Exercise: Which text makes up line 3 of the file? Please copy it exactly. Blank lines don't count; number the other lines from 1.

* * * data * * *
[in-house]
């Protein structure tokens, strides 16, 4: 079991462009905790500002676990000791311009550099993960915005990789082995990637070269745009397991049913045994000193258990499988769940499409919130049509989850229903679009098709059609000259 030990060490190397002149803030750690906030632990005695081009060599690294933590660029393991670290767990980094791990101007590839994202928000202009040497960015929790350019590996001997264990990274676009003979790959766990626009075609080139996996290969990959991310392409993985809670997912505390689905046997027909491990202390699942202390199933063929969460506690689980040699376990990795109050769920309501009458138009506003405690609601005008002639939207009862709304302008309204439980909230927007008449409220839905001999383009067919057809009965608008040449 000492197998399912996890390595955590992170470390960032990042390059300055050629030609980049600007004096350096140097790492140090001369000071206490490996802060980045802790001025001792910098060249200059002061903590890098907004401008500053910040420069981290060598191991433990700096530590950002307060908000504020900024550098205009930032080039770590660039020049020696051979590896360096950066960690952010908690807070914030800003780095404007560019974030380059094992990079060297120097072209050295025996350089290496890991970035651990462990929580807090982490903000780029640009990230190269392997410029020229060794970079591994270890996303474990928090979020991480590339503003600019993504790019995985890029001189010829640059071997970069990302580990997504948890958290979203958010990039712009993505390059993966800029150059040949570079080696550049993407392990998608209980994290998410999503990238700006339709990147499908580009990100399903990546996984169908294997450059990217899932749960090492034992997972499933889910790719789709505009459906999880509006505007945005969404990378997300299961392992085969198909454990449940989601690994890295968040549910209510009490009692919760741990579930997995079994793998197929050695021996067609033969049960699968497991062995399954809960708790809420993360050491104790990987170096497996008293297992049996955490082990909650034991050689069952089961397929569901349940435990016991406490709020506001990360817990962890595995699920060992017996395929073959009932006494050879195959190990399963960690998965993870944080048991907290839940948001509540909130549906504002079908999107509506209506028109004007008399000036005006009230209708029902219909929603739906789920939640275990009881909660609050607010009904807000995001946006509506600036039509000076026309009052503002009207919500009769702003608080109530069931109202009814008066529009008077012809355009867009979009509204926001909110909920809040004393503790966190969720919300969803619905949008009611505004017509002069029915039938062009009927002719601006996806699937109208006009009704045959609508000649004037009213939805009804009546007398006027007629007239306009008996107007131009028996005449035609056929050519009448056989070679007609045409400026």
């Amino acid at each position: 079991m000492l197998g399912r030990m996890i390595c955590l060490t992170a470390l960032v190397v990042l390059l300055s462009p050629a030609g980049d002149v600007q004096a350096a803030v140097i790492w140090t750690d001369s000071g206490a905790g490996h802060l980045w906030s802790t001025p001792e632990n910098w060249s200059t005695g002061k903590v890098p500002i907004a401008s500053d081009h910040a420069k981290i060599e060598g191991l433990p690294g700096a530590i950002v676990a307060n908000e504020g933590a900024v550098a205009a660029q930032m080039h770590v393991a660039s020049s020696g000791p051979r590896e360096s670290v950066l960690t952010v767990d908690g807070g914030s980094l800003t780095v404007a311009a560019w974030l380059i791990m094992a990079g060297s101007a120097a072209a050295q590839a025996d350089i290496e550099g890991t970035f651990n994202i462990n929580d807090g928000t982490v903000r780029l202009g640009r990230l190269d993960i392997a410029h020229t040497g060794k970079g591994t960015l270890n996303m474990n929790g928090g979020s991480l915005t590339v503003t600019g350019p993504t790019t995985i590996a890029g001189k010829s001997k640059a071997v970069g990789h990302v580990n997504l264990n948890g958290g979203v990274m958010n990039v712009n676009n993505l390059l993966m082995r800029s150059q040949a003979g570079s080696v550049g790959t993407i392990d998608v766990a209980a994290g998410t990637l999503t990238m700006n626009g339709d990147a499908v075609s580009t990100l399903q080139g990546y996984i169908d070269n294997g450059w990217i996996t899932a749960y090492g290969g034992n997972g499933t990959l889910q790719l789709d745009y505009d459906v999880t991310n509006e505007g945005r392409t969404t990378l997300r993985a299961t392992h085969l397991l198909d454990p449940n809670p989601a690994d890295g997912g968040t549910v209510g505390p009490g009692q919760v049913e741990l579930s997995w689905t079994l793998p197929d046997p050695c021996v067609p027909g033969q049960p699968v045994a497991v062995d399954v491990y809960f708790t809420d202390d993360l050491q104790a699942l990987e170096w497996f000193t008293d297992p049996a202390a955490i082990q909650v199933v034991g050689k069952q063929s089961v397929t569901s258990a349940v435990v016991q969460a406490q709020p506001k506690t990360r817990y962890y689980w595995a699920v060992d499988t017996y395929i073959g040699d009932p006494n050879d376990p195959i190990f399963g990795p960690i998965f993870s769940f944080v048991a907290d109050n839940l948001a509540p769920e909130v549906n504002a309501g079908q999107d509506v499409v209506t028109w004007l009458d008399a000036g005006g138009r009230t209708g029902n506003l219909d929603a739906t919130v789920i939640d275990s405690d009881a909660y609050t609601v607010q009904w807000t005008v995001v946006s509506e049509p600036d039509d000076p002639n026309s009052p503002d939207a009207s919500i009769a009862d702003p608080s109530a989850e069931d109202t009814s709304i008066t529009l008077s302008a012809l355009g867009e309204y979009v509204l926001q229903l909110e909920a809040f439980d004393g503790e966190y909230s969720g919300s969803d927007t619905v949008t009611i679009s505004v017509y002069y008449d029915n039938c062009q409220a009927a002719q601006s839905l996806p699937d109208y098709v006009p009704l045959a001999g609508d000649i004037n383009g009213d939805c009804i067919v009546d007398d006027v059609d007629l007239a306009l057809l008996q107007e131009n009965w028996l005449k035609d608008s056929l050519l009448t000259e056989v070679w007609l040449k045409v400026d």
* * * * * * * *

């Amino acid at each position: 079991m000492l197998g399912r030990m996890i390595c955590l060490t992170a470390l960032v190397v990042l390059l300055s462009p050629a030609g980049d002149v600007q004096a350096a803030v140097i790492w140090t750690d001369s000071g206490a905790g490996h802060l980045w906030s802790t001025p001792e632990n910098w060249s200059t005695g002061k903590v890098p500002i907004a401008s500053d081009h910040a420069k981290i060599e060598g191991l433990p690294g700096a530590i950002v676990a307060n908000e504020g933590a900024v550098a205009a660029q930032m080039h770590v393991a660039s020049s020696g000791p051979r590896e360096s670290v950066l960690t952010v767990d908690g807070g914030s980094l800003t780095v404007a311009a560019w974030l380059i791990m094992a990079g060297s101007a120097a072209a050295q590839a025996d350089i290496e550099g890991t970035f651990n994202i462990n929580d807090g928000t982490v903000r780029l202009g640009r990230l190269d993960i392997a410029h020229t040497g060794k970079g591994t960015l270890n996303m474990n929790g928090g979020s991480l915005t590339v503003t600019g350019p993504t790019t995985i590996a890029g001189k010829s001997k640059a071997v970069g990789h990302v580990n997504l264990n948890g958290g979203v990274m958010n990039v712009n676009n993505l390059l993966m082995r800029s150059q040949a003979g570079s080696v550049g790959t993407i392990d998608v766990a209980a994290g998410t990637l999503t990238m700006n626009g339709d990147a499908v075609s580009t990100l399903q080139g990546y996984i169908d070269n294997g450059w990217i996996t899932a749960y090492g290969g034992n997972g499933t990959l889910q790719l789709d745009y505009d459906v999880t991310n509006e505007g945005r392409t969404t990378l997300r993985a299961t392992h085969l397991l198909d454990p449940n809670p989601a690994d890295g997912g968040t549910v209510g505390p009490g009692q919760v049913e741990l579930s997995w689905t079994l793998p197929d046997p050695c021996v067609p027909g033969q049960p699968v045994a497991v062995d399954v491990y809960f708790t809420d202390d993360l050491q104790a699942l990987e170096w497996f000193t008293d297992p049996a202390a955490i082990q909650v199933v034991g050689k069952q063929s089961v397929t569901s258990a349940v435990v016991q969460a406490q709020p506001k506690t990360r817990y962890y689980w595995a699920v060992d499988t017996y395929i073959g040699d009932p006494n050879d376990p195959i190990f399963g990795p960690i998965f993870s769940f944080v048991a907290d109050n839940l948001a509540p769920e909130v549906n504002a309501g079908q999107d509506v499409v209506t028109w004007l009458d008399a000036g005006g138009r009230t209708g029902n506003l219909d929603a739906t919130v789920i939640d275990s405690d009881a909660y609050t609601v607010q009904w807000t005008v995001v946006s509506e049509p600036d039509d000076p002639n026309s009052p503002d939207a009207s919500i009769a009862d702003p608080s109530a989850e069931d109202t009814s709304i008066t529009l008077s302008a012809l355009g867009e309204y979009v509204l926001q229903l909110e909920a809040f439980d004393g503790e966190y909230s969720g919300s969803d927007t619905v949008t009611i679009s505004v017509y002069y008449d029915n039938c062009q409220a009927a002719q601006s839905l996806p699937d109208y098709v006009p009704l045959a001999g609508d000649i004037n383009g009213d939805c009804i067919v009546d007398d006027v059609d007629l007239a306009l057809l008996q107007e131009n009965w028996l005449k035609d608008s056929l050519l009448t000259e056989v070679w007609l040449k045409v400026d």